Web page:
NBC's Tom Brokaw reportedly wants Brian Williams fired over fabricated Iraq helicopter story

Longtime "NBC Nightly News" anchor Tom Brokaw reportedly wants his successor, Brian Williams, thrown out of the big chair after he admitted fabricating key portions of a story he repeatedly told about his reporting experience during the Iraq War in 2003.

The New York Post, citing sources at the network, reported that Brokaw, 74, has been "making a lot of noise at NBC that a lesser journalist or producer would have been immediately fired or suspended for a false report."

Brokaw was the anchor of NBC's flagship evening newscast when Williams filed his initial report in March 2003. In it, Williams described how he was traveling in a group of helicopters forced down in the Iraq desert. On the ground, Williams said, he learned the Chinook in front of him "had almost been blown out of the sky"; he showed a photo of the aircraft with a gash from a rocket-propelled grenade.

Williams succeeded Brokaw as the "Nightly News" anchor following the 2004 presidential election, and his story evolved over time.

In a 2008 blog post, Williams said that his helicopter had come under fire from what appeared to be Iraqi farmers with rocket-propelled grenade. He said a helicopter in front of his had been hit.

Then, in a 2013 appearance on David Letterman's "Late Show" on CBS, Williams said that two of the four helicopters he was traveling with had been hit by ground fire, "including the one I was in."

On Wednesday, Williams recanted that story, claiming he was that he was flying in a Chinook helicopter behind the formation that took fire. However, on Thursday, the military newspaper Stars and Stripes, which broke the story, reported that Williams was actually flying with a different helicopter company altogether, in a different direction, and linked to the attacked unit only by radio.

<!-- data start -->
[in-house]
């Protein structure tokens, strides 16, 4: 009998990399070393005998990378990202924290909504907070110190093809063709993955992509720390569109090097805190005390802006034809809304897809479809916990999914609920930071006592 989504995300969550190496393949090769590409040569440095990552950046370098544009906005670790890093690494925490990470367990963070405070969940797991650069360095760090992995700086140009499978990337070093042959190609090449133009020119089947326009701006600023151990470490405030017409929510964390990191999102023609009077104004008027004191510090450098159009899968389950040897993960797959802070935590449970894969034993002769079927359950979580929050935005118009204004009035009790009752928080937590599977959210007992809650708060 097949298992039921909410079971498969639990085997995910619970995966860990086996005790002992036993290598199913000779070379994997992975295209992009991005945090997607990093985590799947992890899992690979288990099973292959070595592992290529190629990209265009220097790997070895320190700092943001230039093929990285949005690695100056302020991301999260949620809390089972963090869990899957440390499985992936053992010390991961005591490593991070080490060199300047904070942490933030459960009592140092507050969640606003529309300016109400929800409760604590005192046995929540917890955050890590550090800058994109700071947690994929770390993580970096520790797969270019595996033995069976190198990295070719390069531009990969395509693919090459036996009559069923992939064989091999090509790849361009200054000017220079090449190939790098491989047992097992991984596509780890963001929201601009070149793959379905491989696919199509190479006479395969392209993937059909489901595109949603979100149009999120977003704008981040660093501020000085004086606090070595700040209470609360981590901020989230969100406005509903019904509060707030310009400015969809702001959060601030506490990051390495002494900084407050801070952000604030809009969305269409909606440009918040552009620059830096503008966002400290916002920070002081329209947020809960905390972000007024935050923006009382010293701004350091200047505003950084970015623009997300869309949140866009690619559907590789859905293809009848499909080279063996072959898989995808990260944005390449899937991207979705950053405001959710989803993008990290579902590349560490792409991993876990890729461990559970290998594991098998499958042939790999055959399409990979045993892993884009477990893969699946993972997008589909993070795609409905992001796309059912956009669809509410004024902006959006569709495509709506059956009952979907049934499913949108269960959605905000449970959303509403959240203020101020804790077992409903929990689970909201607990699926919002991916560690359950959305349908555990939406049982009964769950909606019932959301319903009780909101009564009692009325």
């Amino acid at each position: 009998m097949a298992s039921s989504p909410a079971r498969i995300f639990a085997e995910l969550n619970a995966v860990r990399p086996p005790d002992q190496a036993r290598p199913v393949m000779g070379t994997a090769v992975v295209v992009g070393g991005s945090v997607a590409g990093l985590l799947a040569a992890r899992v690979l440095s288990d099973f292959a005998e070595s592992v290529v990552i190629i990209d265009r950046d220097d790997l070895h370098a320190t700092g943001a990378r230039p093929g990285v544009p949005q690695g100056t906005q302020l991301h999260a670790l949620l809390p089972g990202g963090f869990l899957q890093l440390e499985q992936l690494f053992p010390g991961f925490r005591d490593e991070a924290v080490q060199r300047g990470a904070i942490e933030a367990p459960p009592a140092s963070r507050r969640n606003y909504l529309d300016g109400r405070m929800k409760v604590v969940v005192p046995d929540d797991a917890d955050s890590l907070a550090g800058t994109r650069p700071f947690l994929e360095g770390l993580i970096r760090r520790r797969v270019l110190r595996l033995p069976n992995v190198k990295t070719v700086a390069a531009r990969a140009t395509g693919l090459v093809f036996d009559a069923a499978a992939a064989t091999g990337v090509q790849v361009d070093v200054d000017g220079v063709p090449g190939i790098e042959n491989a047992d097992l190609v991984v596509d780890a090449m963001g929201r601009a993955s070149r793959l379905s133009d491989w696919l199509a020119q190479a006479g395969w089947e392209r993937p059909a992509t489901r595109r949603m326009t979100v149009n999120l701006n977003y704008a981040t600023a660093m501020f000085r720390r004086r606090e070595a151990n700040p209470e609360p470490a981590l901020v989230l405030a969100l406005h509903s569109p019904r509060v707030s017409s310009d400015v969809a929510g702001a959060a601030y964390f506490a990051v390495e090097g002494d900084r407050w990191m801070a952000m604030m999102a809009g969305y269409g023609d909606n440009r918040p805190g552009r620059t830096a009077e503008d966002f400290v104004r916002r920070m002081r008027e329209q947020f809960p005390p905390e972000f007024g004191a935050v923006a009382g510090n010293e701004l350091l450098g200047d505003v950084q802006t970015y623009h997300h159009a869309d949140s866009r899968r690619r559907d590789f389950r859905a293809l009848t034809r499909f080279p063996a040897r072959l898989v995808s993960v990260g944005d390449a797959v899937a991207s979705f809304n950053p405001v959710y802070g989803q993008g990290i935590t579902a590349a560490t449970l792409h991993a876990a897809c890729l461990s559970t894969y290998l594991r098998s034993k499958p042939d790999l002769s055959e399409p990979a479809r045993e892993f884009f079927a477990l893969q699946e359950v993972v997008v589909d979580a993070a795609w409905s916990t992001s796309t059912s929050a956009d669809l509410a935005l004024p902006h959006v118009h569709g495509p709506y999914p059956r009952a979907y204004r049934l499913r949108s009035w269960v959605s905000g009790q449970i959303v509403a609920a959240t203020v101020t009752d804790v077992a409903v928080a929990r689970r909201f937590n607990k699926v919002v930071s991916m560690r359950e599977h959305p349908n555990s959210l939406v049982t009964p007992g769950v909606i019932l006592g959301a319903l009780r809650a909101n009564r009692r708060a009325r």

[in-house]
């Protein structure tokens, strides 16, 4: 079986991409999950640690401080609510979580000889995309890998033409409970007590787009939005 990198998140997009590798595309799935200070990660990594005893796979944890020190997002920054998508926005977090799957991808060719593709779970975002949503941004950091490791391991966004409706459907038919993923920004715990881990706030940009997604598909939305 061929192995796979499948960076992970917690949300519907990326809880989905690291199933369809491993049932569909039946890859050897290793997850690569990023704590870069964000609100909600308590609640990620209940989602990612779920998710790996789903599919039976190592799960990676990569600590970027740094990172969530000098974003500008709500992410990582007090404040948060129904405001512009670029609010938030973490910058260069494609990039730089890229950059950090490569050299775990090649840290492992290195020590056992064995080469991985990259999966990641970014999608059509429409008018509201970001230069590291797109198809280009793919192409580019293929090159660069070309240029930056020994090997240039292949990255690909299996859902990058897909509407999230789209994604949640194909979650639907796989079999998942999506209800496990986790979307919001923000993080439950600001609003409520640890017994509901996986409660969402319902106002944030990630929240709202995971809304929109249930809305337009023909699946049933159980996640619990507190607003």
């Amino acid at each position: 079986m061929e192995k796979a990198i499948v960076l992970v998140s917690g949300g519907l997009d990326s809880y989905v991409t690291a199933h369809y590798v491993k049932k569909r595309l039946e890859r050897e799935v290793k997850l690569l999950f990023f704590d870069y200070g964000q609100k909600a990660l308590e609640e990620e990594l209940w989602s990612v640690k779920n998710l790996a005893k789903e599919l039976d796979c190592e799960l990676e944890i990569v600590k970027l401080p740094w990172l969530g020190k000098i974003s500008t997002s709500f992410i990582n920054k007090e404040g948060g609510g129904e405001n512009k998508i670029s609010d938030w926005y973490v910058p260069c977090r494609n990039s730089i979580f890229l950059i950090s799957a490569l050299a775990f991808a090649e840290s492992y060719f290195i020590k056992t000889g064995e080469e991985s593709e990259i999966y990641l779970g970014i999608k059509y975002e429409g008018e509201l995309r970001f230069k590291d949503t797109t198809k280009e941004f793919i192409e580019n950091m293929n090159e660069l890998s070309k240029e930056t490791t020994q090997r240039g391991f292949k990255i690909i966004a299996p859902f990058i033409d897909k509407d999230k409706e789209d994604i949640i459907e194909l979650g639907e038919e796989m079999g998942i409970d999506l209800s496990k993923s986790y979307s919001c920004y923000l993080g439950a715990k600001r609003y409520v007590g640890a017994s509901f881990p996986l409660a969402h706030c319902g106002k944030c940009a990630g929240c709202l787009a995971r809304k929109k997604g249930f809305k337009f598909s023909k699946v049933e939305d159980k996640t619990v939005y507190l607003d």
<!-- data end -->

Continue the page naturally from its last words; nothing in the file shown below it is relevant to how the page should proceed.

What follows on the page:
Adding to the intrigue, the Post reported that Brokaw and former NBC News president Steve Capus, who left the network in 2013, knew that Williams' updated version of his tale was not true before the anchor's admission Wednesday evening. The paper also says NBC News executives had counseled Williams to stop telling the story.

Despite Brokaw's campaign, the paper says NBC will take no action against Williams, believing that his on-air apology Wednesday will suffice.

"He is not going to be suspended or reprimanded in any way," one source told the paper. "He has the full support of NBC News."

The Associated Press contributed to this report.

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